Ethical consumerism is on the rise, which means brands are catering to this new trend. This also means we need to be vigilant when it comes to the claims and labels we see being made by brands. Sadly, because of marketing, we can’t believe everything we read, and further research is often required.
Here are 9 popular ethical claims and what they truly mean, as well as signs of greenwashing to look out for.
“Cruelty-free” means that the brand doesn’t test on animals. Brands that are cruelty-free are not necessarily vegan.
Bunnywashing alert! This term is not regulated, meaning any company can claim to be cruelty-free even if they’re not. To ensure that a brand is truly cruelty-free, ask them the questions we ask each brand added to our database.
“Vegan” means that a product doesn’t contain any animal-derived ingredients. This includes anything from honey (from bees) to carmine (red pigment from insects) to lanolin (secreted by sheep). If a brand doesn’t use animal-derived ingredients at all throughtout their product range, they’re 100% vegan.
Vegan-washing? Brands claiming that products are vegan when they’re not is rare. You can mostly trust a “vegan” label, but make sure to read the list of ingredients to be certain.
Organic refers to an ingredient being sourced without the use of chemical pesticides, fertilizers, and other harmful substances. Organic farming is better for the environment, making it an ethical choice. Organic products need to contain at least 70% organic ingredients.
Greenwashing alert! Make sure to look for organic certification. Brands can claim to be “organic” even though they’re not. Some brands such as Organix (now OGX) or Babyganics are not at all organic, which is misleading.
A “natural” product should, in theory, be made from natural ingredients as opposed to synthetic ingredients. Products labeled “natural” are not necessarily cruelty-free, vegan, organic, or safer for your skin.
Greenwashing alert! This claim is often used as a form of greenwashing.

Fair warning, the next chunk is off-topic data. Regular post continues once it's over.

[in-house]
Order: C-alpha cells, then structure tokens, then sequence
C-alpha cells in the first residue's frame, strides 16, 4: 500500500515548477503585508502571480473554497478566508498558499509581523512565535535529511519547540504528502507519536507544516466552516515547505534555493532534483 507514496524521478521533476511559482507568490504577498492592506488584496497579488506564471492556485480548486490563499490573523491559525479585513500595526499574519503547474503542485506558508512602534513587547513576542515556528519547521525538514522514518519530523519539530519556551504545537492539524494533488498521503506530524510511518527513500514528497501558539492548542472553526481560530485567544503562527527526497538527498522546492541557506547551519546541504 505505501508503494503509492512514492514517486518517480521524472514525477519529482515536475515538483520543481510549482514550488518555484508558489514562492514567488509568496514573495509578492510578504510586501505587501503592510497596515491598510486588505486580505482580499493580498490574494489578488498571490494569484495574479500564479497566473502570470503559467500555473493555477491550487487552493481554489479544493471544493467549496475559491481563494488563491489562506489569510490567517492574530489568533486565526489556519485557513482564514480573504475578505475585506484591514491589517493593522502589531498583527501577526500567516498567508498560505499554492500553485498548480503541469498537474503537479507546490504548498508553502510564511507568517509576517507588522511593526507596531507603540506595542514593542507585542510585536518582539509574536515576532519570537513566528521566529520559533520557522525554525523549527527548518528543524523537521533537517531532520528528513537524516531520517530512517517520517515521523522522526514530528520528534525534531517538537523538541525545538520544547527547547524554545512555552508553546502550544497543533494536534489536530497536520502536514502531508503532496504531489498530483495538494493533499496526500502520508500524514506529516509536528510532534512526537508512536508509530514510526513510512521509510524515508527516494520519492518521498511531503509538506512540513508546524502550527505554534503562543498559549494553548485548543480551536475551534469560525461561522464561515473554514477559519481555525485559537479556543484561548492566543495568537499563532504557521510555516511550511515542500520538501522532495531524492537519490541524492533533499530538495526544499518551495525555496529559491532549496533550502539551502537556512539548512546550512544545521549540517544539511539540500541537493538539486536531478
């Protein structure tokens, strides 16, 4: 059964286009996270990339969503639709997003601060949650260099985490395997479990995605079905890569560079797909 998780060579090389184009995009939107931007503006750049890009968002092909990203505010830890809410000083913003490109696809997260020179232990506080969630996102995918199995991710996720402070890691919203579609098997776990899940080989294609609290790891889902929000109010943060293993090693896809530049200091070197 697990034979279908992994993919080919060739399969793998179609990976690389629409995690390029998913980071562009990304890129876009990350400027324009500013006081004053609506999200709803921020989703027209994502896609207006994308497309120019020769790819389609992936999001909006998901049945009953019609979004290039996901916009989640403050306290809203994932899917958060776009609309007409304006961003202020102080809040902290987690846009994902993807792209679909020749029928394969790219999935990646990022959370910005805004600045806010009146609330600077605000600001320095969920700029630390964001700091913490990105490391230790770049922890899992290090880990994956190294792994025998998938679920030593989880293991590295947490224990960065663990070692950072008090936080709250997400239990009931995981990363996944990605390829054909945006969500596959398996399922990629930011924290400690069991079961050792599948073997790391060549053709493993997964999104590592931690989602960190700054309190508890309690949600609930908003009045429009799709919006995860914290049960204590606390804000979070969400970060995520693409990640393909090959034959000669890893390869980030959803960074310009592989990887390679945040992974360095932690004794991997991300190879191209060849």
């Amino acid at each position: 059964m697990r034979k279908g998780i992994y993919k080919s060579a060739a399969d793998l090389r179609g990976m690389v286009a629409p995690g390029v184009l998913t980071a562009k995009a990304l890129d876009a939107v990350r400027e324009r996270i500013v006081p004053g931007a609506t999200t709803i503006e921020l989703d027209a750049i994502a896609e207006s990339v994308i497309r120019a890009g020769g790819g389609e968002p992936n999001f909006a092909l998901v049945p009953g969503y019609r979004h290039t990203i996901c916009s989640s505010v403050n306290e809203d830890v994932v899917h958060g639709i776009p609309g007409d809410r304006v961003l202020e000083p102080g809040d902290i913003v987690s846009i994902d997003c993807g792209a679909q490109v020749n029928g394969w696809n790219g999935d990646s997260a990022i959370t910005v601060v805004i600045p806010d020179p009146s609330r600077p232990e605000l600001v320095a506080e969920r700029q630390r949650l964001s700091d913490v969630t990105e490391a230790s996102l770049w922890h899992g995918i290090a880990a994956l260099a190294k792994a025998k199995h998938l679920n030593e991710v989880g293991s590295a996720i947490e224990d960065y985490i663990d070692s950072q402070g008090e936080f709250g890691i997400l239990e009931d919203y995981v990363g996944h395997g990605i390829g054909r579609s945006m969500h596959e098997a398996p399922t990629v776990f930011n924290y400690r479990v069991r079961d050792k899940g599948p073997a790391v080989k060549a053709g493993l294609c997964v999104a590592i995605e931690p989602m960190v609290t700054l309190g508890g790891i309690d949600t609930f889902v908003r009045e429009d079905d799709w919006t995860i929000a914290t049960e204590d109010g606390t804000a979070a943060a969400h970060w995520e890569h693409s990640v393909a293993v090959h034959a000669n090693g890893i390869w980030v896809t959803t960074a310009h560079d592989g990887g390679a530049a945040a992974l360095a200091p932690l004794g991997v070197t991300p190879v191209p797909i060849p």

With the rise of clean beauty, we need to clarify a few things. The goal of clean beauty is to offer safe, non-toxic products. What clean beauty should be is more sustainable, better for the planet, and also cruelty-free. However, not all “clean beauty” brands tick all those boxes.
Greenwashing alert! “Clean” is subjective. It also doesn’t necessarily mean that brands are sustainable or eco-friendly. Most “clean beauty” is formulated without certain ingredients, therefore not considering some iffy ingredients that may fly under the radar. An example is Sephora’s Clean Beauty label which categorizes Olaplax as Clean.
Before the rise of clean beauty, we often spoke of “green beauty”. A true “green beauty” brand not only focuses on safe, non-toxic ingredients, but also takes into account environmental aspects. Some brands are organic (which is better for the environment), while some have sustainable practices such as eco-friendly packaging. Green beauty has largely been replaced by the term “clean beauty”.
Fair trade ingredients should in theory be made by workers who are not only compensated fairly, but are also able to work in good conditions, and in a safe environment. This means there’s no child labour and no slave labour involved.
Greenwashing alert! Look for certifications, and make sure the certifications are trustworthy. In theory, fair trade is a great initiative, but the rules and regulations might not always be followed in practice.
Sustainable beauty focuses on the environment. This can mean: eco-friendly packaging, plastic-free packaging, sustainably-sourced ingredients, not using palm oil (largely responsible for deforestation).
Greenwashing alert! Make sure brands or products are truly sustainable. Look beyond the “sustainable” claim to know exactly what makes them sustainable.
When we use the word “ethical”, we’re mainly talking about these 3 pillars: the environment (sustainability), people (fair wages, good working conditions), and animals (cruelty-free, vegan). Depending on the brand, they might emphasize some pillars more than others, sometimes completely eliminating one or more of them.
An ethical brand typically won’t be 100% ethical. Depending on your values, do a little digging and choose ethical brands that align with your specific values or ethical pillars.